UFO watches to land in Basel

UFO watches to land in Basel

by Olivier Müller

Most new watches, in Baselworld, will have three hands. Most. But not all of them. Some UFOs will appear in Baselworld’s corridors. Beat Haldimann will drive one of them. The man – a real master watchmaker – has already created what stands as the most beautiful timepieces that tell eveything but the time, a kind of tourbillon watch with no hands, so that the focus is at 100% on the beauty of the complication.

Baselworld - Haldimann H3 Tourbillon

Baselworld – Haldimann H3 Tourbillon

Today, the H3 brings with it a world-first, being the only wristwatch ever to possess a central flying tourbillon and a minute repeater. Truly a work of art, this mechanical sculpture chimes the magical melody of watchmaking’s two most highly prized complications. Carrying on a family tradition of innovation since 1642, master watchmaker Beat Haldimann has created this watch to keep horological complications firmly at the centre of our attention. Seemingly weightless, the elegant flying tourbillon appears to float in the centre of the dial, completing one revolution per minute. The gentle sound of the minute repeater underscores the poetry of this mechanical masterpiece, which has been entirely imagined and crafted in the Haldimann family workshops in the Alpine city of Thun, thus continuing the tradition of this remarkable dynasty of watchmakers.

De Bethune, as well, will go on a handsfree road. The brand delivers its contemporary vision of this period’s aesthetic in the new DB28 Digitale, whose hand-guilloché dial is the backdrop for three types of display: spherical for moon phases, digital for jumping hours, and analogue for minutes on a rotating disc. Visual balance is achieved by the patented spherical moon in the centre of the dial. Its two polished hemispheres, one in palladium, the other in flame-blued steel, show the moon’s phases with a precision of one lunar day every 1,112 years. The case, which is crafted from mirror-polished titanium, benefits from a patented system of spring-mounted floating lugs for millimetric adjustment to the wrist and its movements.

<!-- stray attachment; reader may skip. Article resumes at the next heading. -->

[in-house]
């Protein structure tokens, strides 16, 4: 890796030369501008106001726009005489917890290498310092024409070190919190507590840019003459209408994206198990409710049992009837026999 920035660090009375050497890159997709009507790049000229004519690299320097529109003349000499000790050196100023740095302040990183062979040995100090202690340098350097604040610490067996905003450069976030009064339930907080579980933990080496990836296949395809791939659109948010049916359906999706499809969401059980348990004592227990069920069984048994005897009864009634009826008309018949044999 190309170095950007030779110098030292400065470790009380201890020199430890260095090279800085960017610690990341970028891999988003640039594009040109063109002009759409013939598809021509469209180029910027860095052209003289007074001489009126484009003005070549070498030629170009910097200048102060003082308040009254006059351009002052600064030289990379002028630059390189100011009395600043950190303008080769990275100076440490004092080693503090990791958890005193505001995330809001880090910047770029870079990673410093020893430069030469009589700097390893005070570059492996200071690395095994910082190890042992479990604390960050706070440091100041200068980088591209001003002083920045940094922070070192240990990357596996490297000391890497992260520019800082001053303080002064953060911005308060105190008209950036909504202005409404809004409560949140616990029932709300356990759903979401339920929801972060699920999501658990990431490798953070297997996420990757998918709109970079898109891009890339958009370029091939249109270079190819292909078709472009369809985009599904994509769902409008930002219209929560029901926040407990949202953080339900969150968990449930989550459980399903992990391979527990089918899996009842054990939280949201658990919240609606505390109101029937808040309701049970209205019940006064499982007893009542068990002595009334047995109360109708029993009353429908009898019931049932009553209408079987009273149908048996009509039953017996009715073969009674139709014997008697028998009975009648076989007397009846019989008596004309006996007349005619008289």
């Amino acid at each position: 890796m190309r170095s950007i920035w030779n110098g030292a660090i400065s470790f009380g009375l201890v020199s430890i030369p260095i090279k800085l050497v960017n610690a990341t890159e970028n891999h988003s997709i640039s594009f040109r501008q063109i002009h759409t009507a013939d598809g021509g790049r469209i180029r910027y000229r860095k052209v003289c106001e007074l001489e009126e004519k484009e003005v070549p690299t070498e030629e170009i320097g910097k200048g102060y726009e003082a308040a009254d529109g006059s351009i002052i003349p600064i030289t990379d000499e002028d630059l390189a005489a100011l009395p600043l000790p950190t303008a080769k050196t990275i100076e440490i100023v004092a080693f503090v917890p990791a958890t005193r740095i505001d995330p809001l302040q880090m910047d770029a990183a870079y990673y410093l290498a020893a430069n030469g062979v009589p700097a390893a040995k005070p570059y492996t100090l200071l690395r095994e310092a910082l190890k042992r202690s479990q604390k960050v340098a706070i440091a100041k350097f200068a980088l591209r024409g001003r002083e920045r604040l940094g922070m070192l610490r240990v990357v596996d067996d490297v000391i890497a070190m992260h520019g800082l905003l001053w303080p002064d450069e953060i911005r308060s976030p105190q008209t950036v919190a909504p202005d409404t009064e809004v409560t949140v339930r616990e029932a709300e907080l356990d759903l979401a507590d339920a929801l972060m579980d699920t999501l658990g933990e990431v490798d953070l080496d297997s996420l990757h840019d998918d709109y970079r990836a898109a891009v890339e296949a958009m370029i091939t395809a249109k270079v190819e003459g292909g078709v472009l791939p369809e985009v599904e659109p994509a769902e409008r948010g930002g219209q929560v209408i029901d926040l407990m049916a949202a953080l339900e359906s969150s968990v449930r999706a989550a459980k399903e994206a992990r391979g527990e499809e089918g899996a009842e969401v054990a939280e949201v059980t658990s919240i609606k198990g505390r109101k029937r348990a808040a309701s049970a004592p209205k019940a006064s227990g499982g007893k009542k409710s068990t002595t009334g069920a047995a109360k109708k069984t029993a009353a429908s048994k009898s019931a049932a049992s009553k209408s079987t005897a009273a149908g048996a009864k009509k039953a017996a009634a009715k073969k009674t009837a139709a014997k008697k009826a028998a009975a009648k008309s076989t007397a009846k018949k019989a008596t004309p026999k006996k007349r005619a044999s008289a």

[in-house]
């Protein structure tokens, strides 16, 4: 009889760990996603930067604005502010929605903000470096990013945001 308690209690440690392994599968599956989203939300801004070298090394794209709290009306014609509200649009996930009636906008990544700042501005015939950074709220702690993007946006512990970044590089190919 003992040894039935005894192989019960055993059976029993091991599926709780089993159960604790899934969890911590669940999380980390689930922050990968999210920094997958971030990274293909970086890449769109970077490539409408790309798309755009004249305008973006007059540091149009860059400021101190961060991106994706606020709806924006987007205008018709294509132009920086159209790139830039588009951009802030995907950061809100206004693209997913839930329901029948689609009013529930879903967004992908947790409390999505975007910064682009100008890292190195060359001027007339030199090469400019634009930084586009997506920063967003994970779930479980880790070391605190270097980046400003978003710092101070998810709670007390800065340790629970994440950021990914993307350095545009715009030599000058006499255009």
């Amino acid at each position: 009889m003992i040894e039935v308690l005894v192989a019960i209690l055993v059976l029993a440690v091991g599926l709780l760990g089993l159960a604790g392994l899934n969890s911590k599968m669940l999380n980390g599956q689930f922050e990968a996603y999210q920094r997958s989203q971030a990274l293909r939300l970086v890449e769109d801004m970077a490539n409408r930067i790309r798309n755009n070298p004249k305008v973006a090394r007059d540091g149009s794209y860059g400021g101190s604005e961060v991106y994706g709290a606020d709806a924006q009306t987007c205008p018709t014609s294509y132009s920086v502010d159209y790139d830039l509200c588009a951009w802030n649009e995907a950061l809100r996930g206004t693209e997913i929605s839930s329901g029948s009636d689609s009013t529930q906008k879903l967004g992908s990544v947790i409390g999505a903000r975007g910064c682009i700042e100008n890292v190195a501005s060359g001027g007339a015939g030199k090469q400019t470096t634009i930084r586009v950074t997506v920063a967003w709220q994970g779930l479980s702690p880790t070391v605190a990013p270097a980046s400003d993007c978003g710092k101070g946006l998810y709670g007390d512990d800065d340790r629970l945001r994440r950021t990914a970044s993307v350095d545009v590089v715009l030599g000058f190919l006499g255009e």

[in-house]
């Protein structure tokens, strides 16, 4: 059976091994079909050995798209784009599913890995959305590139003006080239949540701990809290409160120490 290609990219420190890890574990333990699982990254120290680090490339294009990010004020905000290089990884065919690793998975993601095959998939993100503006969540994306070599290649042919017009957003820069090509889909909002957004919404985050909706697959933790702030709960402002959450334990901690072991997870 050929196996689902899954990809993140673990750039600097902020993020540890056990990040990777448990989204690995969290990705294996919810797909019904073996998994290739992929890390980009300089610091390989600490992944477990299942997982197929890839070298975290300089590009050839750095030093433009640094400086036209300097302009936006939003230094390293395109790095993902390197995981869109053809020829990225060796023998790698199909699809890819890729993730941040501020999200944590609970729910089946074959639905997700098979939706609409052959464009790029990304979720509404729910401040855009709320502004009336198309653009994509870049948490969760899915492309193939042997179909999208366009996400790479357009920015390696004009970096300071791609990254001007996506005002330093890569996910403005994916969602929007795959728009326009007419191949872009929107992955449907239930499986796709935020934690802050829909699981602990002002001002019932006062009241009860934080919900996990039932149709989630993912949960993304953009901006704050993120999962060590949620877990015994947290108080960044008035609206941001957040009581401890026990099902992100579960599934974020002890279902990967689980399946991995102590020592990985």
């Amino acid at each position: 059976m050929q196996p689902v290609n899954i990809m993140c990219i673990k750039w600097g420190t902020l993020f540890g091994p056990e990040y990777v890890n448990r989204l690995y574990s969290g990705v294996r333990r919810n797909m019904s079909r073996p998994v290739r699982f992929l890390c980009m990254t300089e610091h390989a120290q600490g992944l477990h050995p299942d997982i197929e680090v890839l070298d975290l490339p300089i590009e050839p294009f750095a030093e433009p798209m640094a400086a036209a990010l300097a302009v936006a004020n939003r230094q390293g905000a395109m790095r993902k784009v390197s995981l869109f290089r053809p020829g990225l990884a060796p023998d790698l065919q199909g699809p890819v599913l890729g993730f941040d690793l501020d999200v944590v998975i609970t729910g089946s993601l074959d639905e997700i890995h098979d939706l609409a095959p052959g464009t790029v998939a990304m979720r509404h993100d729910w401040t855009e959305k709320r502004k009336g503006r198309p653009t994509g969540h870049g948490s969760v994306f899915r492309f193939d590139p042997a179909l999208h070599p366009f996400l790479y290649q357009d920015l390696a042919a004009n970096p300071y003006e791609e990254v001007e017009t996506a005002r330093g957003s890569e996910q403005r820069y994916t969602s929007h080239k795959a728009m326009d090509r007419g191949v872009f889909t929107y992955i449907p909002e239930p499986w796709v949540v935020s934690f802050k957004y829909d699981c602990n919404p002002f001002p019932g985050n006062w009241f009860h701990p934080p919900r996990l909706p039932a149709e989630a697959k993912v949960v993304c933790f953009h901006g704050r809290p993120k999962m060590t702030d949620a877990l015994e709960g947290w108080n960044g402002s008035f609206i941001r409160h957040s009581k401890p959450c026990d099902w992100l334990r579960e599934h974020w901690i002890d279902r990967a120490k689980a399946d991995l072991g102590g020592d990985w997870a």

De Bethune DB28 Digitale

De Bethune DB28 Digitale

Some other vendors will just not display watches, but accessories. TF Est. 1968 is part of that family. In a short space of time, TF Est. 1968 cufflinks, along with other accessories such as coordinating pens, key holders, even watches, have carved out a place at over 500 points of sale worldwide, not least at watch and jewellery retailers. The man behind this story is Freddy Tschumi, a firm believer in Swiss craftsmanship. Of German quality, the clip closure is stable with a reassuringly frank click. The flowing, polished curves respect the most luxurious fabrics, whether a man’s shirt or a woman’s blouse.

TF  Est.1968 Cufflinks

TF Est.1968 Cufflinks

TF Est. 1968 is defined by movement and a fun spirit. True to form, it puts a new twist on its famous watch-inspired cufflinks. This time all is revealed thanks to a tube in PPMA glass with sapphire treatment, made to withstand scratching and any other form of aggression. It reveals fragments of an authentic watch movement, vertically-mounted inside the tube. In steel, pink-gold plated and black PVD

    Author Bio

    Articles by Olivier Müller


    Olivier Müller is a professional journalist specialising in horology. He divides his time between Geneva and Paris, covering horology-related topics for a dozen or so magazines and specialist websites in Europe. He is also a regular speaker at various events. In 2008, Olivier Müller set up Delos Communications to manage the writing side of his business, spanning five European countries. Delos Communications also provides consultancy services for horological communication, helping brands as they define and implement their strategy in terms of positioning, messages and audience. In addition to the world’s two largest watchmaking groups, Delos Communications’ clients include a broad range of emerging independent brands, as well as public-sector bodies keen to promote their local watchmaking heritage. Five people work for the agency, including a journalist, a photographer, a community manager and a translator, all with expertise in the world of watchmaking.